To save Bill Shorten's shaky leadership, the Labor Right were successful in getting refugee turnbacks through the ALP National Conference only by capitulating to the Left on a range of other policy measures.

The Australian Labor Party National Conference has dominated the news headlines for the better part of a week.

Asylum seeker policy was always going to be a tense and hard fought policy issue; but at two-thirds of the way through the triennial meeting of the supreme policy and rules making body of the Australian Labor Party, it was the first topic to go to a vote.  

This is almost unheard of.

Independent Australia has been advised, by a well placed senior Left source at the Conference, that this is not an accident.

Bill Shorten and the Right leadership team, the source said:

"... are petrified of the mainstream/Murdoch media responding to a Left win on the floor of the conference with a headline that says 'Socialist Left controls Labor Party' or 'Radical Left controls Bill Shorten'. That's why Labor's conference is furiously agreeing on almost all amendments."

The source says this fear has seen Right negotiators

"... embrace progressive policies and amendments, and almost the most progressive platform the Left can propose."

The Right have been in the position to decide what wins or loses on national conference floor in votes for much of recent history. It is no doubt an unfamiliar and uncomfortable position for them this time around, where they are not fully convinced they can hold their numbers together and defeat Left motions by peeling off a few stray Left delegates.

Said the Left source:

"Things that a week ago they were rejecting vigorously, they are now agreeing."

The vast bulk of reporting from National Conference will be that the Left suffered a massive embarrassment, not being able to hold their numbers together to back ruling out boat turn backs under a future Labor government. It will be reported that the Right were the big winners, who cemented Bill Shorten's authority.

The reality is that Bill Shorten made the issue of allowing turn backs a key pillar of his leadership. It was an aggressive move.

Were the Left successful in holding together and excluding boat turn backs Shorten's leadership would have been terminal.

It appears after years of internal rancour during the Rudd and Gillard years, the main ally of Bill Shorten on this issue, the powerful left wing union, the CFMEU, couldn't stomach the idea of more leadership turmoil.

Other left wing unions, such as the ASU (Australia Services Union), the Rail Tram and Bus Union and United Voice also played a part in ensuring Bill Shorten can turn back refugee boats in the future.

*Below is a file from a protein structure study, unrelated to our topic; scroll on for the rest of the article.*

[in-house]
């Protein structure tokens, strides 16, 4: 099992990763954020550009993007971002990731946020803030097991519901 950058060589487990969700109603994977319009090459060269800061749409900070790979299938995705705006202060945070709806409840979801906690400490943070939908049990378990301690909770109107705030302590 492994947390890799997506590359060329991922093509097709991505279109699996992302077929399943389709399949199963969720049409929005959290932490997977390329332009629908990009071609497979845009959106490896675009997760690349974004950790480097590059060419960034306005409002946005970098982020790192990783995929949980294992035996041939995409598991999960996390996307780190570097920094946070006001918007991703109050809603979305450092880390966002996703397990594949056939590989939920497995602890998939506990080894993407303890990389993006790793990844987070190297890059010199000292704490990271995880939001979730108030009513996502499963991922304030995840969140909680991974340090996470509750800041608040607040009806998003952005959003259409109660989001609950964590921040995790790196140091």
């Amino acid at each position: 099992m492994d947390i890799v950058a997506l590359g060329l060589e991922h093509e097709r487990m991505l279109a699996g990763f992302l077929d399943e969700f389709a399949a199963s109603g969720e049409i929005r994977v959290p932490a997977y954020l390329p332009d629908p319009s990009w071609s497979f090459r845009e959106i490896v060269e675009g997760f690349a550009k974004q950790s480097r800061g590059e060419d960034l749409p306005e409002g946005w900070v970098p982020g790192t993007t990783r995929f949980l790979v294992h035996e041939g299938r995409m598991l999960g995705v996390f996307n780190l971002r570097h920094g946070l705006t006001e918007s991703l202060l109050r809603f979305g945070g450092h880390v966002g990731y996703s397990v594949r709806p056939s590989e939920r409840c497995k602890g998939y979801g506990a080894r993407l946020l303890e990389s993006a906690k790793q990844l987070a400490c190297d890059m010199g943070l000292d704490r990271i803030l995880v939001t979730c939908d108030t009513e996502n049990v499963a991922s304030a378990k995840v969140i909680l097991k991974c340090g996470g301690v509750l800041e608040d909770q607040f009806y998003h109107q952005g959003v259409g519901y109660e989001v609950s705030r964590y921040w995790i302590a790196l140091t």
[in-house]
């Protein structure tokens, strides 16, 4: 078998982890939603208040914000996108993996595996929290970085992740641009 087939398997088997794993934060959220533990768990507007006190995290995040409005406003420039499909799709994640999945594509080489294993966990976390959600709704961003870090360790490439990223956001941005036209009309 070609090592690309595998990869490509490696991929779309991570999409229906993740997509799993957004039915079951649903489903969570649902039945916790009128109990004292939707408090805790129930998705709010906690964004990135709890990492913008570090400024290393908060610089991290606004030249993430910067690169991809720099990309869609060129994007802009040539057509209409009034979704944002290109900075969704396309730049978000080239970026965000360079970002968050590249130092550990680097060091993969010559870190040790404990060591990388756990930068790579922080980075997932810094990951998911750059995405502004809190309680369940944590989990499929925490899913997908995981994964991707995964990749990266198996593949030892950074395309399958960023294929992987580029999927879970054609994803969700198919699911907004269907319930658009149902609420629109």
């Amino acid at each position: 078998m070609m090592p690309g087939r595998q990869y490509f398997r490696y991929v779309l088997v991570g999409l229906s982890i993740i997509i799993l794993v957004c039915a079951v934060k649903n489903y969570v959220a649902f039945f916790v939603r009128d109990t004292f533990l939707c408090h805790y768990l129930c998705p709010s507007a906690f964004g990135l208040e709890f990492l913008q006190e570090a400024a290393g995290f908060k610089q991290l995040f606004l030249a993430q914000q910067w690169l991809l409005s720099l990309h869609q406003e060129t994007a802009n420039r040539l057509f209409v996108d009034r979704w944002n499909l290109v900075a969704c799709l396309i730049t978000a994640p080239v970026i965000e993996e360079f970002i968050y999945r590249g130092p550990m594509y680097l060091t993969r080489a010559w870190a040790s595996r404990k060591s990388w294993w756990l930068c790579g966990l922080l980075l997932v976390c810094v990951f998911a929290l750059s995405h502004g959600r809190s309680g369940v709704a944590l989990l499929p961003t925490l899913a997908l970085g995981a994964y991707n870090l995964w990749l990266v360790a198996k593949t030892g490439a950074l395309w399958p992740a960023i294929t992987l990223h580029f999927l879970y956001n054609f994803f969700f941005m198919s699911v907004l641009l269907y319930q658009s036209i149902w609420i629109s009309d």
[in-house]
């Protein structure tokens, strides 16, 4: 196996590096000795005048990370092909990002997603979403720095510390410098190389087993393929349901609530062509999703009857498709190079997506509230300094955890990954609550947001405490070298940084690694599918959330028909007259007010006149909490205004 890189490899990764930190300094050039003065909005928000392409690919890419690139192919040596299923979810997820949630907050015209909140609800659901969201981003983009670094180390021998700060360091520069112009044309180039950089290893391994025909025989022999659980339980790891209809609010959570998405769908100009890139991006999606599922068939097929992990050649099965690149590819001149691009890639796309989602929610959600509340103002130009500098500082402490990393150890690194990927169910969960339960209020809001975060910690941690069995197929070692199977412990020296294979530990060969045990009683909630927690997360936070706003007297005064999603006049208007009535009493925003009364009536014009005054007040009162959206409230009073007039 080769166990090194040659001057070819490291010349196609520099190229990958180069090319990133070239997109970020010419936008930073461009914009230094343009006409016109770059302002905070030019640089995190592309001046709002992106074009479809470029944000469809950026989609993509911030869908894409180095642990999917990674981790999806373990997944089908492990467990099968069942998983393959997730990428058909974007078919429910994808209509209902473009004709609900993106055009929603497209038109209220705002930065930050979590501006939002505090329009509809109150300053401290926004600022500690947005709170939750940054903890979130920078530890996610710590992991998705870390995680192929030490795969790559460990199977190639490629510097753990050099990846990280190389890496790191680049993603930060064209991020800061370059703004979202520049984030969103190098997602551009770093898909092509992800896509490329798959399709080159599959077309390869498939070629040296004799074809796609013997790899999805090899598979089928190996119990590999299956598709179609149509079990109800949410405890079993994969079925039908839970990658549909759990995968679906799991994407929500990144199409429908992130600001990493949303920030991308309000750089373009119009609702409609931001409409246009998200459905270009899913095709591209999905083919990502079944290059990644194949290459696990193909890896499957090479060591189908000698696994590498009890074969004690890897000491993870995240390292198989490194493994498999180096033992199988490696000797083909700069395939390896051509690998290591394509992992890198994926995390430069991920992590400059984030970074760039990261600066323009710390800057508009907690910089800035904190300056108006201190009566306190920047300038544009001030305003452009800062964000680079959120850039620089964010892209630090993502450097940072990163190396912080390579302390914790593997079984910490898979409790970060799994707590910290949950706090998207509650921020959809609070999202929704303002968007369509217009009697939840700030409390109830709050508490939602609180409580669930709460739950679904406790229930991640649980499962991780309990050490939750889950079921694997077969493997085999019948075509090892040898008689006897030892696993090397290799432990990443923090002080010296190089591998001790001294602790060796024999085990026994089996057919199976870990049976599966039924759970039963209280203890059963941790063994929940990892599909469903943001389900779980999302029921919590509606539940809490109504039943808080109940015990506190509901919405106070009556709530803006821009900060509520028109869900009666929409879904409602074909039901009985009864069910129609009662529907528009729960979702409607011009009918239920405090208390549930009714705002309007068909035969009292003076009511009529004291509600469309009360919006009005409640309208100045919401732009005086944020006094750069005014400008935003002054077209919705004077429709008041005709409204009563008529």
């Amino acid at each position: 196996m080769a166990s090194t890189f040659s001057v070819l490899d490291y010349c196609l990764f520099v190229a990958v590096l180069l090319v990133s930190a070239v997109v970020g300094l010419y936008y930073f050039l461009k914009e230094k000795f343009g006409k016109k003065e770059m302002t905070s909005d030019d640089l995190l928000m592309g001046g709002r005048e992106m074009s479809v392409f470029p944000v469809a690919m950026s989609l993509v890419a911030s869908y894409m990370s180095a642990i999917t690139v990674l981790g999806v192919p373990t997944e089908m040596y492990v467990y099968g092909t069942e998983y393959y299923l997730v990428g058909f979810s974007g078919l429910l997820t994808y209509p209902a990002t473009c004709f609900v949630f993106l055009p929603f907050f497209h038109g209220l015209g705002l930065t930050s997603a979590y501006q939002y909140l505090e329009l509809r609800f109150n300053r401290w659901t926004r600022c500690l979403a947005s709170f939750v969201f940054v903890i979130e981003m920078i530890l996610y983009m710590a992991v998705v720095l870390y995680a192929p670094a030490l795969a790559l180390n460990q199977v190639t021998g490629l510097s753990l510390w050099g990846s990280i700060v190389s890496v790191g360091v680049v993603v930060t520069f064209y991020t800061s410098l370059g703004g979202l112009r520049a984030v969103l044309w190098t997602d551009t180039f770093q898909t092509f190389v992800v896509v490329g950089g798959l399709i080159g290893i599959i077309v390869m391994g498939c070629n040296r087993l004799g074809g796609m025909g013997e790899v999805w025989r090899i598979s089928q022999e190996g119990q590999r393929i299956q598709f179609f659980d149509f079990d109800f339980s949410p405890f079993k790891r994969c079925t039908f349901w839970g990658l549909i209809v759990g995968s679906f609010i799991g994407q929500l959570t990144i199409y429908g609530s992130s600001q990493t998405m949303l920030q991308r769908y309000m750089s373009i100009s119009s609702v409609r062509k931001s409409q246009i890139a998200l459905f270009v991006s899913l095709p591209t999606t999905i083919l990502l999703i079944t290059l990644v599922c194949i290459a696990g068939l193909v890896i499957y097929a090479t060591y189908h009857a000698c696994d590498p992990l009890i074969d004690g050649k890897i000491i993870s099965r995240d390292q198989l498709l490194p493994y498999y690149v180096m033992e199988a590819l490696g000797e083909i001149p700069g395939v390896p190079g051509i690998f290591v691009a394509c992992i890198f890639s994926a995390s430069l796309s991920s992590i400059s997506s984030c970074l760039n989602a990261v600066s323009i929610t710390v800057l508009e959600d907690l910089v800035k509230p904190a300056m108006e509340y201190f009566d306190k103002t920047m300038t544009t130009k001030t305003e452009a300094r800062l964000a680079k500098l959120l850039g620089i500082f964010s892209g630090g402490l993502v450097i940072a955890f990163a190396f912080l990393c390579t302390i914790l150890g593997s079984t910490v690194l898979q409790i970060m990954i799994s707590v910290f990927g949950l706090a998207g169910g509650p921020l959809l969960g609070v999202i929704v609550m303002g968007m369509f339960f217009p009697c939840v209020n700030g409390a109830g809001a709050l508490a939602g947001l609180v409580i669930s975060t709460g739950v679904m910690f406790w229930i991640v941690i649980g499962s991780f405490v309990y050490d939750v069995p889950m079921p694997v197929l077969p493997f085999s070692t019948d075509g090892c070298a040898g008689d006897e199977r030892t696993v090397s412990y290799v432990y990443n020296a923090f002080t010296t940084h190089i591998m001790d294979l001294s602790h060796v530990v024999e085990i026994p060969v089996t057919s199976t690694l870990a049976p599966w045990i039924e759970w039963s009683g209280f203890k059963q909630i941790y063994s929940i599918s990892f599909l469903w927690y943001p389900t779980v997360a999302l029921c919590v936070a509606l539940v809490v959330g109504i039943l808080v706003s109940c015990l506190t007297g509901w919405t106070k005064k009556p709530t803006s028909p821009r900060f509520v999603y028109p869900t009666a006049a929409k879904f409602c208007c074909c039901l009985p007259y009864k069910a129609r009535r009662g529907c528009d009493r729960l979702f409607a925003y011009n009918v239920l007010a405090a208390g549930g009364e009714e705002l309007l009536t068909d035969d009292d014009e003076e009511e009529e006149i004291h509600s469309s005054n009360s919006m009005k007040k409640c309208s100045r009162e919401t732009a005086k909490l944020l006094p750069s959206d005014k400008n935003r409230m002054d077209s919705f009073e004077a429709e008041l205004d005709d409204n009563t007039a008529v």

Of course, there are many Labor voters and members upset and appalled that their party now includes Liberal Party policy among the suite of measures it is willing to use relating to asylum seekers. While this is a completely legitimate concern, the predominantly left wing base should turn their attention to the numerous policy wins of the ascendent National Left in the final platform that will emerge from this National Conference, which concludes today.

There are, for a start, signs the influence of the rightwing, religiously driven SDA (Shop, Distributive and Allied Employees Association) is waning. 

In addition, rules amendments are set to be debated today, along with a strong motion in support of Palestine, backed by the NSW Right and binding on marriage equality.

It looks increasingly like marriage equality binding will be a reality by the end of today, and a raft of popular internal reforms – like giving the president and vice-presidents of the party a vote on the National Executive and giving rank-and-file significantly more internal power – will be successful.

Should the National Executive rules reform succeed, it would give the Left control of National Executive for the first since the late 1970s.

This is not insignificant. The party membership, it turns out, does have something to smile about — a platform that across the board will more closely reflect their firmly held values.

Looking at the platform of National Conference in total, when all is said and done, the Right will be reeling.

The wider issue for the Australian Labor Party to consider however, is how long are both the Left and the Right prepared to let fear of an unfriendly Murdoch media behemoth dictate the internal functioning of their party?

This is the challenge for Labor going into an election sometime in the next year or so.

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